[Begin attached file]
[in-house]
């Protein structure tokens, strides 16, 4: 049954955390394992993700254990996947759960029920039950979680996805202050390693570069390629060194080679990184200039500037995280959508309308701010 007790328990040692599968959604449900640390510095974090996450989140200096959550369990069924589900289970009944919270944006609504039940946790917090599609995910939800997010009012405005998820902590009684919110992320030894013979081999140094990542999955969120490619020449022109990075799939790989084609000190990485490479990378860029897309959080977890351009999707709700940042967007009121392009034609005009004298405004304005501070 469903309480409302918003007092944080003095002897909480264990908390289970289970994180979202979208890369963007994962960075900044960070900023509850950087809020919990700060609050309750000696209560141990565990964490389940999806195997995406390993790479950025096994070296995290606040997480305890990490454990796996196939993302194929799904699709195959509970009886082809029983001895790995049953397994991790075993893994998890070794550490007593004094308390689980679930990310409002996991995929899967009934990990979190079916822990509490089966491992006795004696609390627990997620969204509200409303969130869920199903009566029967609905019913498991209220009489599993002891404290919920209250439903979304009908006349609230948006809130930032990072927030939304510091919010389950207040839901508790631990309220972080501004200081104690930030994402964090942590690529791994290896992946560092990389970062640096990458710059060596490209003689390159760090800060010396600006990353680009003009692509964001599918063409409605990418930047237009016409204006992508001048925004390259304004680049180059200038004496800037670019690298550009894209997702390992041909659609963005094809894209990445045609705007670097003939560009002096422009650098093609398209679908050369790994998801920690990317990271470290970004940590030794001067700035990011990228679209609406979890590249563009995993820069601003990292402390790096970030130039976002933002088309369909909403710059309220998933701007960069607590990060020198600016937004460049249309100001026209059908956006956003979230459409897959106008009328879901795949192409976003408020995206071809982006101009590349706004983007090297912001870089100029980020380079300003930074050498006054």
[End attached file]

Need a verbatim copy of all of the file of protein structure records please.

[in-house]
């Protein structure tokens, strides 16, 4: 049954955390394992993700254990996947759960029920039950979680996805202050390693570069390629060194080679990184200039500037995280959508309308701010 007790328990040692599968959604449900640390510095974090996450989140200096959550369990069924589900289970009944919270944006609504039940946790917090599609995910939800997010009012405005998820902590009684919110992320030894013979081999140094990542999955969120490619020449022109990075799939790989084609000190990485490479990378860029897309959080977890351009999707709700940042967007009121392009034609005009004298405004304005501070 469903309480409302918003007092944080003095002897909480264990908390289970289970994180979202979208890369963007994962960075900044960070900023509850950087809020919990700060609050309750000696209560141990565990964490389940999806195997995406390993790479950025096994070296995290606040997480305890990490454990796996196939993302194929799904699709195959509970009886082809029983001895790995049953397994991790075993893994998890070794550490007593004094308390689980679930990310409002996991995929899967009934990990979190079916822990509490089966491992006795004696609390627990997620969204509200409303969130869920199903009566029967609905019913498991209220009489599993002891404290919920209250439903979304009908006349609230948006809130930032990072927030939304510091919010389950207040839901508790631990309220972080501004200081104690930030994402964090942590690529791994290896992946560092990389970062640096990458710059060596490209003689390159760090800060010396600006990353680009003009692509964001599918063409409605990418930047237009016409204006992508001048925004390259304004680049180059200038004496800037670019690298550009894209997702390992041909659609963005094809894209990445045609705007670097003939560009002096422009650098093609398209679908050369790994998801920690990317990271470290970004940590030794001067700035990011990228679209609406979890590249563009995993820069601003990292402390790096970030130039976002933002088309369909909403710059309220998933701007960069607590990060020198600016937004460049249309100001026209059908956006956003979230459409897959106008009328879901795949192409976003408020995206071809982006101009590349706004983007090297912001870089100029980020380079300003930074050498006054």